Exercise should no longer be a dirty word for seniors. At one time, exercise was judged to be too dangerous, too vigorous for older adults due to frailty and/or fear of being injured by exercise. However, a number of well-conducted studies over the last several years have shown that a variety of exercises are not only safe for older adults but have enormous advantages. In fact, staying active can help you:
Keep and improve your strength so you can stay independent.
Have more energy to do the things you want to do.
Improve your balance.
Prevent or delay some diseases like heart disease, diabetes, and cancer.
Perk up your mood and help reduce depression.
To get all of the benefits of physical activity, try the four types of exercise:
- Endurance: Be sure to get at least 30 minutes of activity that makes you breathe hard on most or all days of the week. That’s called an endurance activity because it builds your energy or “staying power.” You don’t have to be active for 30 minutes all at once. Ten minutes at a time is fine. Just make sure you are active for a total of 30 minutes most days. How hard do you need to push yourself? If you can talk without any trouble at all, you are not working hard enough. If you can’t talk at all, it’s too hard.
- Strength: Strength exercises build muscles. When you have strong muscles, you can get up from a chair by yourself, you can lift your grandchildren, and you can walk through the park. You are less likely to fall when your leg and hip muscles are strong. Strengthening exercises involve providing resistance to your muscles. This can be done with weights or using your body weight, such as push-ups, squats, and sit-ups.
- Balance: Balance training allows us to prevent or delay the use of assistive devices for walking and to prevent falls. Balance activities can be incorporated into your strength exercises. Squats and lunges can be progressed from hanging on to a counter or bar to not hanging on to anything.
- Flexibility: Stretching can help you be more flexible. Moving more freely will make it easier for you to reach down to tie your shoes or look over your shoulder when you back the car out of your driveway. Stretch when your muscles are warmed up. Don’t stretch so far that it hurts.
You are more likely to keep up an exercise program if you are doing activities that you enjoy. So, no more excuses find an activity or activities that interests you and start working them into your schedule! Remember, your physical and occupational therapists are great resources for starting an exercise program.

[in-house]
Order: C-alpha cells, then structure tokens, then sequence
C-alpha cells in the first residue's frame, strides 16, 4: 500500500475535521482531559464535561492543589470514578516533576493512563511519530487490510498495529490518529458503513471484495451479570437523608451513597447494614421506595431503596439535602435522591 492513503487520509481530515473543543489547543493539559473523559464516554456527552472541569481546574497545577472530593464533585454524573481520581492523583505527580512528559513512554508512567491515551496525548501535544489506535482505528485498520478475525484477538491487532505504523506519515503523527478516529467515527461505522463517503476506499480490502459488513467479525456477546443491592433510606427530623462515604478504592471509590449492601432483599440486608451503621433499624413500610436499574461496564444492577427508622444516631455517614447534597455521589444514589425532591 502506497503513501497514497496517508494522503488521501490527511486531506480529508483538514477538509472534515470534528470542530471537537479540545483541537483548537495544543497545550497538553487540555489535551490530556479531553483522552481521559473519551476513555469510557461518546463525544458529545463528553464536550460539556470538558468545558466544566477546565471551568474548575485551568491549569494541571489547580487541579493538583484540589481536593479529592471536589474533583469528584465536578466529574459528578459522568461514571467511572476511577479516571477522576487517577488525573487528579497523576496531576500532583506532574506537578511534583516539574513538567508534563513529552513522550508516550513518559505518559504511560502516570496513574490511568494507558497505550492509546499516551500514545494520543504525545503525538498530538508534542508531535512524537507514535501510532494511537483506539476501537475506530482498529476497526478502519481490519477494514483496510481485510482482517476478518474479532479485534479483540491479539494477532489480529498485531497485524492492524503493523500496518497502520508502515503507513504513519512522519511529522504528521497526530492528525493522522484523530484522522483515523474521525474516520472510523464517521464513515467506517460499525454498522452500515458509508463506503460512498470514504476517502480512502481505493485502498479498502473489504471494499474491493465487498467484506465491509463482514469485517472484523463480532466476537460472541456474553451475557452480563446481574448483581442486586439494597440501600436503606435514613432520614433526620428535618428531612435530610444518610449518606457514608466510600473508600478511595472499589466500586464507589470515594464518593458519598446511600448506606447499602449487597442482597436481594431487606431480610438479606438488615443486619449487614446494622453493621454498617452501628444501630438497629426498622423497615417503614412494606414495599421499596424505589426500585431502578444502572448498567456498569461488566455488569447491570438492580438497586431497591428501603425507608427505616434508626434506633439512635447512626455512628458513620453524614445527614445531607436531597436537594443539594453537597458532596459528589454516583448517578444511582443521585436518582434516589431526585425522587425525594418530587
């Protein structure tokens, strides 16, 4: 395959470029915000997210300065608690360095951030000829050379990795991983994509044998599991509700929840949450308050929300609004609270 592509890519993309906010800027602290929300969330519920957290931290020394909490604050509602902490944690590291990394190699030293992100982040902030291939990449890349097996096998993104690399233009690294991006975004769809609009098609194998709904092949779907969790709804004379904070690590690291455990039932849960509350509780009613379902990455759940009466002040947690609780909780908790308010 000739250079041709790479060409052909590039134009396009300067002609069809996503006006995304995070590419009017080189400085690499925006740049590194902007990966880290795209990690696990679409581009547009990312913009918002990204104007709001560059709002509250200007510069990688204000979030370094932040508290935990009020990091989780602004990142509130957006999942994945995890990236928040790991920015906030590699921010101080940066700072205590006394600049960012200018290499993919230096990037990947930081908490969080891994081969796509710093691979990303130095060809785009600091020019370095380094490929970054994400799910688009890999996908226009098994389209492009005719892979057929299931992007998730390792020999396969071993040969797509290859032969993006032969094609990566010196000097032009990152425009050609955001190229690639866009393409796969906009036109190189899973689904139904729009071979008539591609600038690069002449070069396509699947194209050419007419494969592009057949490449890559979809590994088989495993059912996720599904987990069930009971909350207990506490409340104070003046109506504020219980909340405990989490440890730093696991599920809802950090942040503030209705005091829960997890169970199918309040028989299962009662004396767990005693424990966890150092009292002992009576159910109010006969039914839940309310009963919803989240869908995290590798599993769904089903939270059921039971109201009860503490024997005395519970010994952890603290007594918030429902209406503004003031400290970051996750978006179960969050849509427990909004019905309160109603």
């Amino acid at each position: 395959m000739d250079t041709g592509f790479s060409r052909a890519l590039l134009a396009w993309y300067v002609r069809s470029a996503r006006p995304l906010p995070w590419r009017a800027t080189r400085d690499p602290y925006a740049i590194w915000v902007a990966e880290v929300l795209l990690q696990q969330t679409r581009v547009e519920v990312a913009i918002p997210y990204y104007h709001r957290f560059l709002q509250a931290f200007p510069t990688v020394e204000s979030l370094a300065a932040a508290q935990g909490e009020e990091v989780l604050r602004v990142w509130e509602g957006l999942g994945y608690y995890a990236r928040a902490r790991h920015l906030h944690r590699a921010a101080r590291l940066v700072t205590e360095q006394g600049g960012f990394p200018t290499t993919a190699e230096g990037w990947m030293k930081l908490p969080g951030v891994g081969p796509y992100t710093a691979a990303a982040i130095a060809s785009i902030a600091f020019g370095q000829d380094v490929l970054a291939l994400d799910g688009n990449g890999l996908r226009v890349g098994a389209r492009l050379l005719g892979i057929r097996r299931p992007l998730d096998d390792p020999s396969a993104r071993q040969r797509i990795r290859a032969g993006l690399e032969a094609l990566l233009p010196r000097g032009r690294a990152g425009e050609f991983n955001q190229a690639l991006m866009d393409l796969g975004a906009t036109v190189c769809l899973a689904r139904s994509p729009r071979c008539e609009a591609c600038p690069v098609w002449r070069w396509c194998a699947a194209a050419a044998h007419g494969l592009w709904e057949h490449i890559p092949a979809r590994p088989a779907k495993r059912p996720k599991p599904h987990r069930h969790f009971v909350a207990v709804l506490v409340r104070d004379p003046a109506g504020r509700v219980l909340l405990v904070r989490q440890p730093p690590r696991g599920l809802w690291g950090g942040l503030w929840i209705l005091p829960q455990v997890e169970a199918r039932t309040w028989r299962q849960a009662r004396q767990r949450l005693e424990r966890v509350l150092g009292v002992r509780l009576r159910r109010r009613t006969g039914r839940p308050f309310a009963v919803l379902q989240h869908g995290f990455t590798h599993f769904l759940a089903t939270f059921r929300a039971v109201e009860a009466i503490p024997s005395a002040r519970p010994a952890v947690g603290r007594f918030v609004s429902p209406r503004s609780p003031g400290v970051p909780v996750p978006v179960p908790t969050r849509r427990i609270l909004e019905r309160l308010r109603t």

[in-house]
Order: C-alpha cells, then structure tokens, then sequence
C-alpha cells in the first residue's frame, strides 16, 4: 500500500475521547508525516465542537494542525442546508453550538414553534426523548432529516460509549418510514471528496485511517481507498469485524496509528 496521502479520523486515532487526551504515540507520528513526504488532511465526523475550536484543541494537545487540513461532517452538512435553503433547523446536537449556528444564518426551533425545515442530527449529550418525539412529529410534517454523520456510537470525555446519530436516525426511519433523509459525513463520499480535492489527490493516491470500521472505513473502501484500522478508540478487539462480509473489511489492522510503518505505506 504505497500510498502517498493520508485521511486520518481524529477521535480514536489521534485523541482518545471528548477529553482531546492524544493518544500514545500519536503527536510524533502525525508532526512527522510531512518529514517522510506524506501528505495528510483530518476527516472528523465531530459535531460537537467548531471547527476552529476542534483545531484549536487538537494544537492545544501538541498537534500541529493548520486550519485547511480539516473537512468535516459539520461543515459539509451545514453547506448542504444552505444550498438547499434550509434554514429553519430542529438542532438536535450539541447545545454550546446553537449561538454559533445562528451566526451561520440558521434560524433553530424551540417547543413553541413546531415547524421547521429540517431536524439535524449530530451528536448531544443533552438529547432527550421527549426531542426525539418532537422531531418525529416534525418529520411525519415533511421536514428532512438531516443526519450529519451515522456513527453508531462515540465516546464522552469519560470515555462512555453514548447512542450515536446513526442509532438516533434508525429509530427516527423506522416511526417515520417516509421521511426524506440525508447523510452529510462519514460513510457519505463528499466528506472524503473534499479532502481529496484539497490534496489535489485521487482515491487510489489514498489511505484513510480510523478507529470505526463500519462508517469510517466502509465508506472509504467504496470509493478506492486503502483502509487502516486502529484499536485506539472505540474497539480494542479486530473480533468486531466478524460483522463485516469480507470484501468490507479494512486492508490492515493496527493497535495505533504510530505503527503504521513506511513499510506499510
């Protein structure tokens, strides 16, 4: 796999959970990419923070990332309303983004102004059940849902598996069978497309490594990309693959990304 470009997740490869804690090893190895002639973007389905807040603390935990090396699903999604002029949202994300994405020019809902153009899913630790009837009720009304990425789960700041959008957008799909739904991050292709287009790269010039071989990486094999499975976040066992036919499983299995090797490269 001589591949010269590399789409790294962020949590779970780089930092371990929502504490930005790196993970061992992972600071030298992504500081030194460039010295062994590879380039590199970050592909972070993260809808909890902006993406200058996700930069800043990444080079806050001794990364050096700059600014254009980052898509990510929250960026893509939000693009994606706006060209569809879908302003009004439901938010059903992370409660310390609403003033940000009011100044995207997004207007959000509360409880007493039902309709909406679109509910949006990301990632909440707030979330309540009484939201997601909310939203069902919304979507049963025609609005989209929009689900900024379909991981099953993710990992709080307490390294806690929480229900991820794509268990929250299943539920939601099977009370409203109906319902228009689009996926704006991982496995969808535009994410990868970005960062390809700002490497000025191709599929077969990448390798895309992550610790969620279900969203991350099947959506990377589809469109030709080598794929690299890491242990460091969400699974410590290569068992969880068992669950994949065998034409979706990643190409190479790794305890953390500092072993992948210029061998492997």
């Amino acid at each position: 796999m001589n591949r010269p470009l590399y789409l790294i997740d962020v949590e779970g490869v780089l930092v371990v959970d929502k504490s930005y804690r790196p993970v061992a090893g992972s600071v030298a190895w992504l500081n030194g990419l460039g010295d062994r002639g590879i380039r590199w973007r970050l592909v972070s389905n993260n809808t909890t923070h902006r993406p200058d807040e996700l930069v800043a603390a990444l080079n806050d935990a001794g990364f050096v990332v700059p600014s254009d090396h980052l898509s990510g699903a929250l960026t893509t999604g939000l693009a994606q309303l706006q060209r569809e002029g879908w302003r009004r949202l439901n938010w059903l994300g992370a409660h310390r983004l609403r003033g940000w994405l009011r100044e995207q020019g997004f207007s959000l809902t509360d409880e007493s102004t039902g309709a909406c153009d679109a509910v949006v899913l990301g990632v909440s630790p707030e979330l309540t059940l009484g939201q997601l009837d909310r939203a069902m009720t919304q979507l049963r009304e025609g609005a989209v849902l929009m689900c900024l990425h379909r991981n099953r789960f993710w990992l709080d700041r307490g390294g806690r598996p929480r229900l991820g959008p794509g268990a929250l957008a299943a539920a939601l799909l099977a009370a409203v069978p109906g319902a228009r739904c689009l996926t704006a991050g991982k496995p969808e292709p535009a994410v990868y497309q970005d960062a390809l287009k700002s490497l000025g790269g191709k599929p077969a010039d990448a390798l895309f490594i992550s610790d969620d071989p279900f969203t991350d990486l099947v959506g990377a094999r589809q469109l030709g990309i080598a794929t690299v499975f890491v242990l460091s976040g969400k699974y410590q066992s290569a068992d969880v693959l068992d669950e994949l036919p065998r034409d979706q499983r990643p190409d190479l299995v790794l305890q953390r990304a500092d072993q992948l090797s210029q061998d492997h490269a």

Almost anyone, at any age, can do some type of physical activity. You can still exercise even if you have a health condition like heart disease or diabetes. In fact, physical activity may help. For most older adults, brisk walking, riding a bike, swimming, weight lifting, and gardening are safe, especially if you build up slowly. But, check with your doctor if you are over 50 and you aren’t used to energetic activity. Other reasons to check with your doctor before you exercise include:
- Any new symptom you haven’t discussed with your doctor
- Dizziness or shortness of breath
- Chest pain or pressure, or the feeling that your heart is skipping, racing, or, fluttering
- Blood clots
- An infection or fever with muscle aches
- Unplanned weight loss
- Foot or ankle sores that won’t heal
- Joint swelling
- Recent hip surgery
Here are some things you can do to make sure you are exercising safely:
- Start slowly, especially if you haven’t been active for a long time. Little by little build up your activities and how hard you work at them.
- Don’t hold your breath during strength exercises. That could cause changes in your blood pressure. You should breathe out as you lift something, and breathe in as you relax.
- Use safety equipment. For example, wear a helmet for bike riding or the right shoes for walking or jogging.
- Unless your doctor has asked you to limit fluids, be sure to drink plenty when you are doing activities. Many older adults don’t feel thirsty even if their body needs fluids.
- Always bend forward from the hips, not the waist.
Exercise should not hurt or make you feel really tired. You might feel some soreness, a little discomfort, or a bit tired, but you should not feel pain. In fact, in many ways, being active will probably make you feel better.
Ways to maintain an exercise program:
- Believe that you will benefit from the exercises.
- Feel that you can do the activities correctly and safely.
- Have access to the activities on a regular basis.
- Able to fit the activities into your daily schedule.
- Do not feel that the activities are a financial or social burden.
- Having few negative consequences from doing the activities.
You are more likely to keep up an exercise program if you are doing activities that you enjoy. No more excuses – find an activity that interests you and start working it into your schedule! Remember, your physical and occupational therapists are great resources for starting an exercise program.
Allison Bakke, OTR/L
Above & Beyond Senior Services